Review: McHenry Federation Gin

IMG_5305Australia has been a Federation made up of several States and Territories since 1901. Like most unions of this sort, Federation usually involves a lot of compromise. We’re a big country (the size of the USA basically) with a small population (25 million) and very diverse landscapes and climate.

So when Tasmanian distillery, McHenry and Sons were asked to create a gin especially for our national Parliament in Canberra – my home town- they had the ingenious idea of creating a gin that featured a botanical from each State + Territory.

Mmm, was this a recipe for a disaster? Could their distilling diplomacy manage to find furious agreement when our politicians mostly fail?

I had the pleasure of visiting the distillery which is a short drive past Port Arthur, a couple of hours from Hobart last year for the Australian Distillers Conference being held there.  William McHenry and his family work very hard to craft very fine gins, single malts and vodka.  I’ve featured them in events where they’ve been very well received for their finesse, and the way they draw inspiration from both the beautiful location, the pristine water from one of the several springs on the property (see pictures below) and a fine understanding of the distillers craft. William is now regarded one of the leading lights of the Australian distilling scene and is hard working, always approachable and a great ambassador for the industry.

 

The bottle illustrated is one of the few examples around, and I was privileged to receive it from the hands of the maker. I think it’s the most beautiful labelling of any gin bottle in Australia at the moment, just gorgeous I’m sure you’ll agree.

 

I used the gin when it was first released earlier this year for a very special event at Parliament House in Canberra for a one night only masquerade ball where I was asked to create a Martini for the occasion.  Wanting something dramatic for this event held on the roof terrace for the first time, I leveraged the complex flavour profile of the gin with dry vermouth, Heering Cherry Liqueur, a olive garnish and finished with a spray of Absinthe! It was quite the hit.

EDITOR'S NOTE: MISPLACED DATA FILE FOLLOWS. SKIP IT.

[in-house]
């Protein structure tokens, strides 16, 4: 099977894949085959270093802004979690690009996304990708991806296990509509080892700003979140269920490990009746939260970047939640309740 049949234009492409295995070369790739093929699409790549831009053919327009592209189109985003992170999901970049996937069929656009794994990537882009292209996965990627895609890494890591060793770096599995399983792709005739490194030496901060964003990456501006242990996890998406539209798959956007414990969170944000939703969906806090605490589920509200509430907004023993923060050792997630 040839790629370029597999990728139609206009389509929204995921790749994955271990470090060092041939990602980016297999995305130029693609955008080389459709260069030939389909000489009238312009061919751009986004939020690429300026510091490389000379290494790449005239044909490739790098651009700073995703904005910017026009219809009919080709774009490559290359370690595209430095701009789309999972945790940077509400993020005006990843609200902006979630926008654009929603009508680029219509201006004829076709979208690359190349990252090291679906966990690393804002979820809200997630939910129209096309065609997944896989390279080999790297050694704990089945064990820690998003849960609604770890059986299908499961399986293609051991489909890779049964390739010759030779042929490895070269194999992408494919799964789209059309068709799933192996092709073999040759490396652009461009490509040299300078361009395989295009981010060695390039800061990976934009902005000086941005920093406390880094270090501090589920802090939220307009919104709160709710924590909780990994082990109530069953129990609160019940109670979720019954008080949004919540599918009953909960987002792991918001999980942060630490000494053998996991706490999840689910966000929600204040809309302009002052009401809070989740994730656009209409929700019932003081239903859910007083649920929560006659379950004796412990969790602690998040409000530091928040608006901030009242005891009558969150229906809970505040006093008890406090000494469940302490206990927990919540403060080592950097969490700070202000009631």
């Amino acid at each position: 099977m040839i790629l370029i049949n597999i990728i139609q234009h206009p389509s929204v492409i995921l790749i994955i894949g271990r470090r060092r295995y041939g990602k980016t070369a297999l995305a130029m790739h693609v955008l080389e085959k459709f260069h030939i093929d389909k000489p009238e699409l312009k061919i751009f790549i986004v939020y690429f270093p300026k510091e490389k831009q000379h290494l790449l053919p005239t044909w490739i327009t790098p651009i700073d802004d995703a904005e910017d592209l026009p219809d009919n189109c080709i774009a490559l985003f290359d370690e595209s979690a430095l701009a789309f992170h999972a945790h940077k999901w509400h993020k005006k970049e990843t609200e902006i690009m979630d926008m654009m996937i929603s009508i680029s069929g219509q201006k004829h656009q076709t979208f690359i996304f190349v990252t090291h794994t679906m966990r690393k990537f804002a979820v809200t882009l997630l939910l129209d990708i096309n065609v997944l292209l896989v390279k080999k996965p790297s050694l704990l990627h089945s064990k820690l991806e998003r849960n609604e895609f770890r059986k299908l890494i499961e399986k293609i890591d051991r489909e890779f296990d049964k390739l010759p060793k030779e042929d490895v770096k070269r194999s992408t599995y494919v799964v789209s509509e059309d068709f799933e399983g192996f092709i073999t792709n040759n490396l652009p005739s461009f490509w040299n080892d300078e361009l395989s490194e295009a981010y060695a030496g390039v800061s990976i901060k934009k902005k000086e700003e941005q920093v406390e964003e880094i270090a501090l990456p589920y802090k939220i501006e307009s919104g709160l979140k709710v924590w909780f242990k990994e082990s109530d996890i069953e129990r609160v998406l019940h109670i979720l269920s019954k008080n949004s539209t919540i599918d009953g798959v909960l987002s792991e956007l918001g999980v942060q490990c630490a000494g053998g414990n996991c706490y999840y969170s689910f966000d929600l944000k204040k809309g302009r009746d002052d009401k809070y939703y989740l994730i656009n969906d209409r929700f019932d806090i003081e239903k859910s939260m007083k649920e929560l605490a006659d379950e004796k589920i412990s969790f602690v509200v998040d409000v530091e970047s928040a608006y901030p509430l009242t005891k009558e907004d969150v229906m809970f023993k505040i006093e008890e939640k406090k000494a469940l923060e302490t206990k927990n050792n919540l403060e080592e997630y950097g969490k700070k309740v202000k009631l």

The small batch distilled gin features native botanicals Celery Top Pine from Tasmania, Lemon Myrtle from Queensland,  Kakadu Plum from the Northern Territory, Mountain Pepperleaf from the Canberra region, Strawberry Gum from New South Wales, Cinnamom Myrtle from Victoria,  Quandong from Western Australia and Wattleseed from South Australia.  You can find more about some of these here.

Tasting Notes

Nose

  • Perfume from the spirit is present along with pepper, but otherwise restrained.

Neat

  • The spirit likes to live in the middle palette with a residual heat and dryness, but isn’t austere. Some light citrus and spicy notes, but none of the specific botanicals dominate. This gin works well on ice where it naturally opens up and retains its manners, smooth clean finish.

Gin+Tonic

  • No issue here. The gin is versatile and in the company of a quality tonic water water it won’t get lost. The cinnamon and some sweetness reveals itself. I found a slice of lime works well here.

Martini

  • Want a Dirty Martini with a difference? Then this is the gin for you. But it was play anyway you like. I preferred it with an olive garnish. The natural oils from the botanicals lend a roundness to the cocktail, and the residual spice makes itself know. Go easy on the vermouth though, let this gin sing.

The Take Home

Anyone who has worked with Australian native botanicals either in cooking, or in distilling, knows how challenging they can be to work with given the intensity of their flavours. So to take on eight of them and develop a gin that works very well is no small feat.  The resulting gin is closely woven and complex spirit, that presents in a very elegant way that gives you something to think about as you drink it.

Vote 1 McHenry: 4/5 stars!

Details

See also my review of their Dry Gin here.

Disclaimer: this review is of an unsolicited samples provided by the distributor, opinions expressed regarding the product are my own.

2 thoughts on “Review: McHenry Federation Gin

  1. Pingback: Article Index – The Martini Whisperer

  2. Pingback: Australian Gin Makers List – The Martini Whisperer

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